Here, the well-reasoned and thorough Report properly advises the Court as to how it should proceed in this criminal case. It recommends that the Court: (1) accept the guilty pleas; (2) order the government to provide notice to the victims by mail; and (3) recommends that if the Court rejects the proffered pleas that the Court require that the victims be notified of any applications to adjourn the trial or exclude time under the Speedy Trial Act. The government contends that this Court should reject the legal reasoning and factual findings behind the recommendations in the Report because they are "advisory" and unnecessary to the disposition of this matter, despite the fact that the government has agreed to all of the recommendations and has also taken additional curative measures as a consequence of the Report. The Court declines to do so.

  The Magistrate Judge was clearly within his authority to issue such a Report. The CVRA explicitly requires that "[i]n any court proceeding involving an offense against a crime victim, the court shall ensure that the crime victim is afforded the rights described in subsection (a) [of the CVRA]." 18 U.S.C. § 3771. In issuing the Report, the Magistrate Judge was properly recommending whether to accept the defendants' pleas and advising the Court on whether the crime victims have been afforded the rights they are entitled to under the CVRA. The Court finds this to be permissible under the CVRA and the Federal Magistrates Act. Accordingly, the government's objection to the Report as "advisory" is denied, and its request that the Report's finding and legal conclusions be rejected is denied.

  The government also requests that the Report be rejected because it has agreed to take on the curative measures outlined in the Report. However, compliance with the Report's recommendation cannot be the basis for rejecting the grounds upon which such recommendations were based. The Court finds that the recommendations in the Report are limited in applicability to the instant dispositive issues, which are, whether this Court should accept each guilty plea and whether the crime victims have been afforded their rights under the CVRA. In light of the fact that the government has accepted all of the recommendations in the Report, a decision by this Court accepting or rejecting the reasoning behind such recommendations would not have any effect on the rights or obligations of the parties. See Knaust v. City of Kingston, 157 F.3d 86, 88 (2d Cir. 1998). In short, a ruling by this Court on these objections would not "grant any effectual relief whatever to a prevailing party." In re Kurtzman, 194 F.3d 54, 58 (2d Cir. 1999) (quotations omitted and emphasis in original). Accordingly, the Court finds that all of the remaining objections by the government to the Report are moot and are denied.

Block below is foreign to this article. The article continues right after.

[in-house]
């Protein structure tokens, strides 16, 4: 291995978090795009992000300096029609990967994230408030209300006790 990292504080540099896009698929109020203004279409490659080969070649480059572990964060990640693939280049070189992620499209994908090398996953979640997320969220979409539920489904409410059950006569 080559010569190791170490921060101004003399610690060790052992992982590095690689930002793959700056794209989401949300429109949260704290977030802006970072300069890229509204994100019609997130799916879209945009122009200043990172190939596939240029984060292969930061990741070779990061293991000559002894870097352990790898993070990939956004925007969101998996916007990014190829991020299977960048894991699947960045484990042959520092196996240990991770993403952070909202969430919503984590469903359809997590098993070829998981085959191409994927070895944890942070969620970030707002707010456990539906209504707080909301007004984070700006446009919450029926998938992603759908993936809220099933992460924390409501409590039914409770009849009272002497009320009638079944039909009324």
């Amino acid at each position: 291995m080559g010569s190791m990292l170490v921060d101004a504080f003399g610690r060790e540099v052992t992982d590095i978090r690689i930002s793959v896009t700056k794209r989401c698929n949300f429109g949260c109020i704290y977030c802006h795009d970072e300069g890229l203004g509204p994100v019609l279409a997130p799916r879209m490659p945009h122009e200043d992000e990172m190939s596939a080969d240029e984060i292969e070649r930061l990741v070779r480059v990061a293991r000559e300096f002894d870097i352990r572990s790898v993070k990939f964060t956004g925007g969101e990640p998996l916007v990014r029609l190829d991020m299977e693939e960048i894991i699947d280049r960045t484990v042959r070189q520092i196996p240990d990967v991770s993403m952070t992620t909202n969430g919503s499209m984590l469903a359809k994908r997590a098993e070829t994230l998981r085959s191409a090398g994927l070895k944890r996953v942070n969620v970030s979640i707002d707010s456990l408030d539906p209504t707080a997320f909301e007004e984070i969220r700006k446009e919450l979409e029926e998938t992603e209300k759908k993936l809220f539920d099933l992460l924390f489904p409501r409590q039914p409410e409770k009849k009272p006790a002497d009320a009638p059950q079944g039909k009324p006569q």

As to the Report's additional recommendation with regard to the procedure to follow if the Court were to reject any of the proffered pleas, the Court finds that any objection to these recommendations are not ripe for review at this time. If the Court rejects any of the proffered pleas, the government may refile its objections to that portion of the Report within ten days of the rejection of the proffered plea.

  C. THE GOVERNMENT'S OBJECTION TO THE ORDER DIRECTING SERVICE

  In issuing the Report, the Magistrate Judge ordered, pursuant to the All Writs Act, 28 U.S.C. § 1651, that the government file any objections with the Clerk of the Court and provide a copy of the objections to each identified victim by first-class mail or other reasonably equivalent method within ten days. Having reviewed the objections to the Report, the Court finds that service of the objections on the identified victims of the crime by first class mail is unnecessary and not required under the CVRA or the Federal Magistrates Act. The Report, the government's objections, and this Memorandum of Decision and Order are all available to the public on the Public Access to Court Electronic Records (PACER) service. Therefore, the government's request to be relieved from this order is granted.

  III. CONCLUSION

  Based on the foregoing, it is hereby

  ORDERED, that the government's objections to the Report of United States Magistrate Judge James Orenstein are DENIED; and it is further

  ORDERED, that the government's request to be relieved from the order directing it to serve its objections on the identified victims of the crime by first-class mail is GRANTED; and it is further

  ORDERED, that no later than November 2, 2005, the government provide affirmative notice by first-class mail or other reasonably equivalent method to all identified victims in this case of: (a) the defendants' respective pleas; (b) the release status of each defendant; (c) the sentencing date set for each defendant; and (d) the victims' right to be heard with respect to this Court's acceptance of the pleas and approval of the underlying plea agreements, the defendants' release on conditions, and sentencing. SO ORDERED

20051015

© 1992-2005 VersusLaw Inc.